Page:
He talks some about the PSRs that the PHP-FIG group has proposed including the PSR-3 logging interface structure. He points out that, by having this same structure, it makes injecting dependencies easy while still leaving the actual functionality open to interpretation. He also suggests that maybe a framework isn't the right choice for all applications and that possibly using a collection of libraries, tied together by the PSR standards, could be a better answer.

tagged: phpfig psr framework interface shared standard

Link: http://happyaccidents.me/blog/do-we-need-a-framework-for-that

Paul Jones:
A Response To "On php-fig and Shared Interfaces"
Dec 24, 2012 @ 12:54:57

Paul Jones has written up a response to Matthew Weier O'Phinney's recent post on shared interfaces and the PHP-FIG. In it he talks about the PHP-FIG group itself and specific references back to the original post.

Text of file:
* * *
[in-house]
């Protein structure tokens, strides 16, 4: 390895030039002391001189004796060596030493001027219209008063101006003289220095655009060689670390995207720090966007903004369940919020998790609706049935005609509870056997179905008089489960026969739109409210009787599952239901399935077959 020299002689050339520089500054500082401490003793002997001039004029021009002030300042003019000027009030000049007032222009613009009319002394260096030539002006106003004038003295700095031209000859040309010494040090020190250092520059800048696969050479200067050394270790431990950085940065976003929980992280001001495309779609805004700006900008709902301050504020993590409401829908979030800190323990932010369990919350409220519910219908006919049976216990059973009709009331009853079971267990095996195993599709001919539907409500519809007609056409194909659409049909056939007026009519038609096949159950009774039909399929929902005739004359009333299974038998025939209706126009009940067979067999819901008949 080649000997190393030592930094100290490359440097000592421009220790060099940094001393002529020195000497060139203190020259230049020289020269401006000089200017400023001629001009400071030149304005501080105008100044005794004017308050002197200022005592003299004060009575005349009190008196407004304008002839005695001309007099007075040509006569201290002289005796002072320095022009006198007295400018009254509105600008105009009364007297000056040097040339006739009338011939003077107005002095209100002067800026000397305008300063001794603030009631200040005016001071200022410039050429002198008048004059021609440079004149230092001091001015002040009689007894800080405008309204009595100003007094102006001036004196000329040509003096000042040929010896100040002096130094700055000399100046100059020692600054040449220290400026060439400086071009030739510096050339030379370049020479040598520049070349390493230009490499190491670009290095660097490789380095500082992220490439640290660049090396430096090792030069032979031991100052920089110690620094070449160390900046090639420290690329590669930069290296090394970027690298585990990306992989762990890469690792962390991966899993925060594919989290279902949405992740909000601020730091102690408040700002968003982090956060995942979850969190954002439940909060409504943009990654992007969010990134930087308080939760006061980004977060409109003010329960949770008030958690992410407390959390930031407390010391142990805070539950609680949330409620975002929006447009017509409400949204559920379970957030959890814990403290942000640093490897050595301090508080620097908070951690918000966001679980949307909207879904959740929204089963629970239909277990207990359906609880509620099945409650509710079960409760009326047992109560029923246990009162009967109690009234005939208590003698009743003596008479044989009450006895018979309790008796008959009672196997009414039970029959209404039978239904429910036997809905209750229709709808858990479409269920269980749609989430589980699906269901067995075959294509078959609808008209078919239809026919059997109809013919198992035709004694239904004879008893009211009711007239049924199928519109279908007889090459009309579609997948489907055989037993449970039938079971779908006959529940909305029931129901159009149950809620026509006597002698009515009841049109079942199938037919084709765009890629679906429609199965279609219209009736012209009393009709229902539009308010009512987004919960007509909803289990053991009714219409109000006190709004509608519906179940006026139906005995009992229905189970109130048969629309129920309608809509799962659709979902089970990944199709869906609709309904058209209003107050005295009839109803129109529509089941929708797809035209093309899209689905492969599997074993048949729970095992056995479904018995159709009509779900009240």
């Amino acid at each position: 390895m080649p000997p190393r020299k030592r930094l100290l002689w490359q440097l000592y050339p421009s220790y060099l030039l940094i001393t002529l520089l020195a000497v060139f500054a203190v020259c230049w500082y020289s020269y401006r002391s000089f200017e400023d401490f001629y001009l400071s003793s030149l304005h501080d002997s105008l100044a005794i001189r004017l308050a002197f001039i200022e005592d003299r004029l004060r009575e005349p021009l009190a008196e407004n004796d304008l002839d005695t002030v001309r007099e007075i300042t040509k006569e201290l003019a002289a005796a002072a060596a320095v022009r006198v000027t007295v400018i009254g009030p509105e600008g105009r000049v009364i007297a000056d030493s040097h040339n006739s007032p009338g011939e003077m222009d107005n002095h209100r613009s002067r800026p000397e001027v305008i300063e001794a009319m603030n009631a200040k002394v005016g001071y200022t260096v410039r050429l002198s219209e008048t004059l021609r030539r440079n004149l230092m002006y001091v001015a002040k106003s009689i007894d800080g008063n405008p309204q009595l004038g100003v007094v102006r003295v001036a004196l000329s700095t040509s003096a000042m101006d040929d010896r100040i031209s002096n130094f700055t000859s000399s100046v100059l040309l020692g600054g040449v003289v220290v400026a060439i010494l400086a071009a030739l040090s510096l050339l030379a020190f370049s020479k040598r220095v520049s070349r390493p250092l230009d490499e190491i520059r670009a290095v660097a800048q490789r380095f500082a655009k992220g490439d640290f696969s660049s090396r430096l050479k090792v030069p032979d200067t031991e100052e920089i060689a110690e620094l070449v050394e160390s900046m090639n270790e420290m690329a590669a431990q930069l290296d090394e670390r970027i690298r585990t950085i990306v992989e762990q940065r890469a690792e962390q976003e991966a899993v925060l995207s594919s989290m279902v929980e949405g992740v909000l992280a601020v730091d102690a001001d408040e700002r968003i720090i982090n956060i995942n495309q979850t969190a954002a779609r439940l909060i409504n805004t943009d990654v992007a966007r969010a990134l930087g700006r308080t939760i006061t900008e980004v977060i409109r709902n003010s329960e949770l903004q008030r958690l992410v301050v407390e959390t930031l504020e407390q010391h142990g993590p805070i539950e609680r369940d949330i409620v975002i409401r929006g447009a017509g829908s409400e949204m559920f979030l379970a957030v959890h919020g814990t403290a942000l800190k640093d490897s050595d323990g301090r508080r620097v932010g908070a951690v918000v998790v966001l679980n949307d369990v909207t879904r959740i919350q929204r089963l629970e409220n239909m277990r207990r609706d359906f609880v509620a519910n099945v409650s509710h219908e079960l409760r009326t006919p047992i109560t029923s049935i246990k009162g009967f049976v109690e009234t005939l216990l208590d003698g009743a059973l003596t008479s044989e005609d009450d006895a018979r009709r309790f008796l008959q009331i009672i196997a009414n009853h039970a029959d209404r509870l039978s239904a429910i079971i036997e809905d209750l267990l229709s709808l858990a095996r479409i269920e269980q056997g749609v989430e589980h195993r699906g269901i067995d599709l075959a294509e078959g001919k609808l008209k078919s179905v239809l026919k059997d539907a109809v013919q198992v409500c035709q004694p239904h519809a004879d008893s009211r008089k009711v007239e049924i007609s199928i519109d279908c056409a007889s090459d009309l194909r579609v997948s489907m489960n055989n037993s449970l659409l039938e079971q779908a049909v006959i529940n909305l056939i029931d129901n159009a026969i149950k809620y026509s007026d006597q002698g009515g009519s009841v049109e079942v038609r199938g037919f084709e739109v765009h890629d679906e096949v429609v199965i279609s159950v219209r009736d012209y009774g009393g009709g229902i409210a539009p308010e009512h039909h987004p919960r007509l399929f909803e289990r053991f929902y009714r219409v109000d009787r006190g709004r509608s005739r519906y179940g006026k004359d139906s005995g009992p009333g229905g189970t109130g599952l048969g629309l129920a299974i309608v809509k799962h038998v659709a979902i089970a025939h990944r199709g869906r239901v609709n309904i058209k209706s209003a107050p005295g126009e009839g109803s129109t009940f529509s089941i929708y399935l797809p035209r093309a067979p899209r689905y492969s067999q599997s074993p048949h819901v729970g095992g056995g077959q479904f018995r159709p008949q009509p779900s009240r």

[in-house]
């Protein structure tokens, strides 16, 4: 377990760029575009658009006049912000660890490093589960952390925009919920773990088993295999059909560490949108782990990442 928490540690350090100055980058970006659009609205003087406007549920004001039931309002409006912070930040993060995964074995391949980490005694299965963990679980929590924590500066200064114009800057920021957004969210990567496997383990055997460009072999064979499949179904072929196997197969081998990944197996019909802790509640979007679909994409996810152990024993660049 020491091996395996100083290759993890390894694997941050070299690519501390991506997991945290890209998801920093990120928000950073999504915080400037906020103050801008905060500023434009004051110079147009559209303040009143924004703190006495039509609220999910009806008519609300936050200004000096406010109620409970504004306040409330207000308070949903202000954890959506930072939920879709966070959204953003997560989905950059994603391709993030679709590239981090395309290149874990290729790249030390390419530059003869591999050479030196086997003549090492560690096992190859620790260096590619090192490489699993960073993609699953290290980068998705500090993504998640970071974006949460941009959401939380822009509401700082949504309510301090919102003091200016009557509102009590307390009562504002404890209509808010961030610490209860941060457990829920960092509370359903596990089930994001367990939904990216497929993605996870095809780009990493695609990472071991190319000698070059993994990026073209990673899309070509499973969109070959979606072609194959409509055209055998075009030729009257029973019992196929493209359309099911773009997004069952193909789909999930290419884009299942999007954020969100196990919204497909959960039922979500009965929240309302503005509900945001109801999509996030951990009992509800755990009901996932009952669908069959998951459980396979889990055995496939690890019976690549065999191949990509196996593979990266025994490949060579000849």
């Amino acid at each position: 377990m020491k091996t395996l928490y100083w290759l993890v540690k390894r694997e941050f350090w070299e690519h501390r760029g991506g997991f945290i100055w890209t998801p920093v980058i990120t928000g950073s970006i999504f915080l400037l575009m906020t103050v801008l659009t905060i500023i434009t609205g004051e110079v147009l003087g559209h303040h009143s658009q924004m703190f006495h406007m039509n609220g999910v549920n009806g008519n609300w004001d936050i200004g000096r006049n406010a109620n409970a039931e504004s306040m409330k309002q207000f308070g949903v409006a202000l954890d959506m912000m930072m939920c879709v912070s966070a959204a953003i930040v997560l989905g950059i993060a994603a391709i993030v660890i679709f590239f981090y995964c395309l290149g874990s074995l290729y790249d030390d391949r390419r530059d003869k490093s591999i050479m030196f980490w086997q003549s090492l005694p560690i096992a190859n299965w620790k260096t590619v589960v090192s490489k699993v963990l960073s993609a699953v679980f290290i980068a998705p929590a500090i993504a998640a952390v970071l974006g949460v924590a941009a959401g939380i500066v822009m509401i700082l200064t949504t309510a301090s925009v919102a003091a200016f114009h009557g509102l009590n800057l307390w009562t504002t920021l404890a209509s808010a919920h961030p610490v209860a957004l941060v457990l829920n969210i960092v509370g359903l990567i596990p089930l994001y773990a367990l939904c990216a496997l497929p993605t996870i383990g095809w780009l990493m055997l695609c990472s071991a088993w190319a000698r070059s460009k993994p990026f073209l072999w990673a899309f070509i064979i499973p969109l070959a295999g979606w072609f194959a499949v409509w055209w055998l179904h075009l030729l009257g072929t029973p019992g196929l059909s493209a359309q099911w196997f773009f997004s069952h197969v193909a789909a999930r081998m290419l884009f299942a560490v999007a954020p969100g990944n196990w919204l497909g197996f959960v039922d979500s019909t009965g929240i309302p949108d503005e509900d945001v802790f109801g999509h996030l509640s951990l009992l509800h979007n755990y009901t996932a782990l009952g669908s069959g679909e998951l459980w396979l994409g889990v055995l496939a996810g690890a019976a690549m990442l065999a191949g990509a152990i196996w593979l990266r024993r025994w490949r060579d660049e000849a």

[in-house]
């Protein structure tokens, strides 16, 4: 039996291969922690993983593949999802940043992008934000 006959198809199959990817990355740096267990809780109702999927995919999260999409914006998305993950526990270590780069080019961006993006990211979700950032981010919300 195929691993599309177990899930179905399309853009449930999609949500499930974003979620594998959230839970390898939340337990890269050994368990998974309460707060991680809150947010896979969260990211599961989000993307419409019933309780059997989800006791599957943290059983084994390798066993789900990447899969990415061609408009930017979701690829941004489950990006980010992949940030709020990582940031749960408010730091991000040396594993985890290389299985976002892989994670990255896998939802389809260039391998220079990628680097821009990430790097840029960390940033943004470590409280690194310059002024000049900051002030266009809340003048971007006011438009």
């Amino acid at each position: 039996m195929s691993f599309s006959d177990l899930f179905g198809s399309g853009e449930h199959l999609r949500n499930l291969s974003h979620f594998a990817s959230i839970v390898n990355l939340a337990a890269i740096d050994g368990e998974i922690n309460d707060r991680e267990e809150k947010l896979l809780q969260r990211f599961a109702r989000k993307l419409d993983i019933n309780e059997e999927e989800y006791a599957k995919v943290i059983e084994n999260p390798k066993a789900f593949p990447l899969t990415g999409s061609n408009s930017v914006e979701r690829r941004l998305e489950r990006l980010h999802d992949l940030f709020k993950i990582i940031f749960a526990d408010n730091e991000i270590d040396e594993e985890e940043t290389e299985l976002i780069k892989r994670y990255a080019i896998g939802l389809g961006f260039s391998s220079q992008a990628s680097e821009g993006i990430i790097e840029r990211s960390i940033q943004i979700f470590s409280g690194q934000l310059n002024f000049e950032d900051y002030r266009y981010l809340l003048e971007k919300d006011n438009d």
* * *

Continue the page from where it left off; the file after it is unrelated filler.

He mentions the ideas of "new thinking" and the limitations that standardized interfaces might try to impose on an application:

One is able to imagine reasons why having shared interfaces of the kind described above is in opposition to, or at best orthogonal to, better development practices and greater innovation across PHP land. Even so, I assert that shared interfaces as described, while maybe preventing an imaginable ideal in theory, instead promote an actual good in practice.

Matthew Weier O'Phinney responded with some of his own comments and correcting some of the misinterpretation of his original comments.

tagged: phpfig shared interface response comment


Matthew Weier O'Phinney:
On php-fig and Shared Interfaces
Dec 21, 2012 @ 11:45:37

In his most recent post Matthew Weier O'Phinney (lead on the Zend Framework project) takes a look at the PHP Interoperability Group (php-fig) and some recent discussions that have come up about shared interfaces for things like logging and caching.